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What's your GardenGram?

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The other day I was at home studying a seed catalog when my friend Spice dropped by to borrow my drill. She just bought her first house, and she's tearing into it with the fervor of a young missionary on her first assignment: bathroom renovation, new fence, wall removal.

"Gosh," said Spice, eyeing my ambitious seed order. "I'd love to grow a garden this year, but I won't have time." Thus she steered clear of my seed catalog and kept her life simple.

But I know something she doesn't. One sunny Saturday in late May, the air will smell like drying mud and fresh flowers. The trees will have new leaves, birds will be singing, and Spice will be strolling the Farmer's Market, where she'll see various baby plants for sale: kale, peppers, cucumbers, herbs, and the all-time champion seductress of spontaneous gardeners, the tomato start.

Spice will buy some starts. It's just so damn easy to buy a start and think, Stick this in the ground and get free tomatoes.

Thus, my advice to Spice: Yes, forget about seeds but prepare for the impulse garden. Clean out the garden spot abandoned by the previous owners. Turn the soil, mix in some manure and peat moss. Then, when the inevitable seduction occurs, Spice can take her tomato plant home, stick it in the ground, and get free tomatoes.

I'm able to say these things with such confidence because I am a student of gardens and of those who work them. This is complex stuff, so to help sort out the myriad personalities found in the fields of dirt, I've created the GardenGram System.

The GardenGram System is based on the popular Enneagram Personality Type Indicator System (EnneagramInstitute.com), which includes a personality test that places people into one of nine categories: Reformer, Helper, Achiever, Individualist, Investigator, Loyalist, Enthusiast, Challenger, or Peacemaker.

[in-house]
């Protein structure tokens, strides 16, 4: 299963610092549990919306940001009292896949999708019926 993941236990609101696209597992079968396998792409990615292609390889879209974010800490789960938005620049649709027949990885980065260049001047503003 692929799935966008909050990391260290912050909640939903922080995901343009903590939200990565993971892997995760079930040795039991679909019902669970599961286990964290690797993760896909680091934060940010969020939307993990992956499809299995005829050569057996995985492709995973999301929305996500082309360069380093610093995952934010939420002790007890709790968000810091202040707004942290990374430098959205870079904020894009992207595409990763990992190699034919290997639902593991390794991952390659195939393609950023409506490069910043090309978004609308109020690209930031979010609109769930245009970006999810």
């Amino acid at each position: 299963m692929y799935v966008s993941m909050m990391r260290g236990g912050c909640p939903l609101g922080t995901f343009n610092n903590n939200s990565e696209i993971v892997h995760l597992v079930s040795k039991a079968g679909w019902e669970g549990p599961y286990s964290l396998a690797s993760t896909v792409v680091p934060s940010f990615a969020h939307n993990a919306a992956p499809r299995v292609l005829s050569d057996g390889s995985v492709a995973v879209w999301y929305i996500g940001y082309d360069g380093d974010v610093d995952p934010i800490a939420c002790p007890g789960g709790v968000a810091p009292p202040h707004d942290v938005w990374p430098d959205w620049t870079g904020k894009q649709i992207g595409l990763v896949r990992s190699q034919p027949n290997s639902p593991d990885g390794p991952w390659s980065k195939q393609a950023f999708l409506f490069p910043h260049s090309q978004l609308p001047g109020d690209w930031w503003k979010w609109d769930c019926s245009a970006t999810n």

Not to be outdone, my GardenGram System places people into categories based on their relationship with their gardens. Here are some examples:

The Hardly Variety has little intention of doing anything in the garden and is perfectly content buying all food enclosed in plastic. This isn't to say that he/she disapproves of gardening. It just isn't his or her bag.

The Butterfly flits around the garden -- often with beer in hand -- while others are gardening. He or she plucks a weed here, a strawberry there, but mostly just hangs out. While the Butterfly may appreciate the importance of gardening, he/she ultimately uses the garden for its socializing opportunities.

The Workhorse is the opposite of the Butterfly. The Workhorse keeps moving, leaving a wake of change. Unlike the Butterfly, the Workhorse is able to garden and talk at the same time. And unlike the Butterfly, the Workhorse is able to also exist happily in a silent garden. Workhorses tend to create straightforward, functional garden plans, which they follow to completion.

I belong to the category known as the Big Planner. The Big Planner starts the year with grand ambitions, buying enough seeds to start a small farm. He/she fills many greenhouse trays with potting soil and grows many seedlings, which the Big Planner transfers to laboriously prepared beds. By the time summer rolls around, the Big Planner has lost interest in the jungle he also has created. Lettuce goes to seed, tomatoes split, and weeds choke the fields.

The Produce Rescuer is unable to bear the thought of waste. He/she rescues the abandoned produce of the Big Planner, only to have it rot in the back of his/her fridge. Like the Big Planner, the Produce Rescuer has a problem with following through (i.e., doing anything with the rescued produce). Not surprisingly, the Produce Rescuer is a strong candidate for co-dependency with the Big Planner.

The Humble Yet Spontaneous Garden Warrior is the category to which Spice belongs. She is a warrior because she attacks the task at hand and follows through to completion. For this reason, she is hesitant to bite off more than she can chew, and thus she remains humble. Humble Yet Spontaneous Garden Warriors, like Workhorses, can get a lot done. But unlike Workhorses, they are impulsive. That's why I encouraged Spice to create the opportunity to grow a spontaneous yet manageable garden.

Hopefully, these examples will help you examine yourself and arrive at your GardenGram type. Once you know which type you are, you should be able to prepare for a rewarding growing season.

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